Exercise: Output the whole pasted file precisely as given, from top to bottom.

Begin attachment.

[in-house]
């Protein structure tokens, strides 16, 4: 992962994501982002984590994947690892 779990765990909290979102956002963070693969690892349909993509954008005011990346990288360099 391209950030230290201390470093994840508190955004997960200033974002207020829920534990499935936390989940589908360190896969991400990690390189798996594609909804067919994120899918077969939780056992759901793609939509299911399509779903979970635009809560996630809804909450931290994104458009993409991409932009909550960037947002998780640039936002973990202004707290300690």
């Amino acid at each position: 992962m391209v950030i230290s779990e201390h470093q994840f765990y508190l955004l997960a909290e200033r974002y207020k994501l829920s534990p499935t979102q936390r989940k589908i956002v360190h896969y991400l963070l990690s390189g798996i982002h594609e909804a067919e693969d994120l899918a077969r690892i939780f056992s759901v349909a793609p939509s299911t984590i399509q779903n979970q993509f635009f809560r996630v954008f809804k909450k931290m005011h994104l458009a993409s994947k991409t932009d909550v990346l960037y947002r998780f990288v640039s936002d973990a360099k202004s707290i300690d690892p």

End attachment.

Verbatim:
[in-house]
């Protein structure tokens, strides 16, 4: 992962994501982002984590994947690892 779990765990909290979102956002963070693969690892349909993509954008005011990346990288360099 391209950030230290201390470093994840508190955004997960200033974002207020829920534990499935936390989940589908360190896969991400990690390189798996594609909804067919994120899918077969939780056992759901793609939509299911399509779903979970635009809560996630809804909450931290994104458009993409991409932009909550960037947002998780640039936002973990202004707290300690």
């Amino acid at each position: 992962m391209v950030i230290s779990e201390h470093q994840f765990y508190l955004l997960a909290e200033r974002y207020k994501l829920s534990p499935t979102q936390r989940k589908i956002v360190h896969y991400l963070l990690s390189g798996i982002h594609e909804a067919e693969d994120l899918a077969r690892i939780f056992s759901v349909a793609p939509s299911t984590i399509q779903n979970q993509f635009f809560r996630v954008f809804k909450k931290m005011h994104l458009a993409s994947k991409t932009d909550v990346l960037y947002r998780f990288v640039s936002d973990a360099k202004s707290i300690d690892p």